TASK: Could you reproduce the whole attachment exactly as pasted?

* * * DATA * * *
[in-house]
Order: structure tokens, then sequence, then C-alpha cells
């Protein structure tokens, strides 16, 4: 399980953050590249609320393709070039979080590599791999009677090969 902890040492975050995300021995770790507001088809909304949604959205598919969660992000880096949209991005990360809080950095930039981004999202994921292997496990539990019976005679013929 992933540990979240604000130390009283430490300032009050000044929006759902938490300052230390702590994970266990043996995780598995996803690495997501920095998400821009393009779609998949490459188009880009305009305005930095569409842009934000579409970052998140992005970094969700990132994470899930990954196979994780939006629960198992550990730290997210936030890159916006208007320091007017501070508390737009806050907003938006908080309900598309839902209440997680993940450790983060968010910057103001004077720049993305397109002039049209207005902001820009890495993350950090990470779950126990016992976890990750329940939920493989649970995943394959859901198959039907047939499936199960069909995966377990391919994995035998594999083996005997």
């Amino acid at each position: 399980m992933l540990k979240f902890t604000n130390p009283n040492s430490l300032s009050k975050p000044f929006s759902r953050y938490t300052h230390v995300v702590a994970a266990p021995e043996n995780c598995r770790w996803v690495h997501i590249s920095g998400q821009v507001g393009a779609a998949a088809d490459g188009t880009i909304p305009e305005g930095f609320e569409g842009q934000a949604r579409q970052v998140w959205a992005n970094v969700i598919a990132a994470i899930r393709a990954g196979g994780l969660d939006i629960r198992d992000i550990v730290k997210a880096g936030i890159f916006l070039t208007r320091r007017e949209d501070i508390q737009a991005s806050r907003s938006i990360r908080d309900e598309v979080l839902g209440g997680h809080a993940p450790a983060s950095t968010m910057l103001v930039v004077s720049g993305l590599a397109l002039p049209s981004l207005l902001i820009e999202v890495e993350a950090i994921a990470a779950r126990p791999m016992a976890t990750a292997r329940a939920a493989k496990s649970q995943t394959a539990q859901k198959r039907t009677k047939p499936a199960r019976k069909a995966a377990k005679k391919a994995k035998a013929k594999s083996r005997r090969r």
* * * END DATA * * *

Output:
[in-house]
Order: structure tokens, then sequence, then C-alpha cells
């Protein structure tokens, strides 16, 4: 399980953050590249609320393709070039979080590599791999009677090969 902890040492975050995300021995770790507001088809909304949604959205598919969660992000880096949209991005990360809080950095930039981004999202994921292997496990539990019976005679013929 992933540990979240604000130390009283430490300032009050000044929006759902938490300052230390702590994970266990043996995780598995996803690495997501920095998400821009393009779609998949490459188009880009305009305005930095569409842009934000579409970052998140992005970094969700990132994470899930990954196979994780939006629960198992550990730290997210936030890159916006208007320091007017501070508390737009806050907003938006908080309900598309839902209440997680993940450790983060968010910057103001004077720049993305397109002039049209207005902001820009890495993350950090990470779950126990016992976890990750329940939920493989649970995943394959859901198959039907047939499936199960069909995966377990391919994995035998594999083996005997």
């Amino acid at each position: 399980m992933l540990k979240f902890t604000n130390p009283n040492s430490l300032s009050k975050p000044f929006s759902r953050y938490t300052h230390v995300v702590a994970a266990p021995e043996n995780c598995r770790w996803v690495h997501i590249s920095g998400q821009v507001g393009a779609a998949a088809d490459g188009t880009i909304p305009e305005g930095f609320e569409g842009q934000a949604r579409q970052v998140w959205a992005n970094v969700i598919a990132a994470i899930r393709a990954g196979g994780l969660d939006i629960r198992d992000i550990v730290k997210a880096g936030i890159f916006l070039t208007r320091r007017e949209d501070i508390q737009a991005s806050r907003s938006i990360r908080d309900e598309v979080l839902g209440g997680h809080a993940p450790a983060s950095t968010m910057l103001v930039v004077s720049g993305l590599a397109l002039p049209s981004l207005l902001i820009e999202v890495e993350a950090i994921a990470a779950r126990p791999m016992a976890t990750a292997r329940a939920a493989k496990s649970q995943t394959a539990q859901k198959r039907t009677k047939p499936a199960r019976k069909a995966a377990k005679k391919a994995k035998a013929k594999s083996r005997r090969r």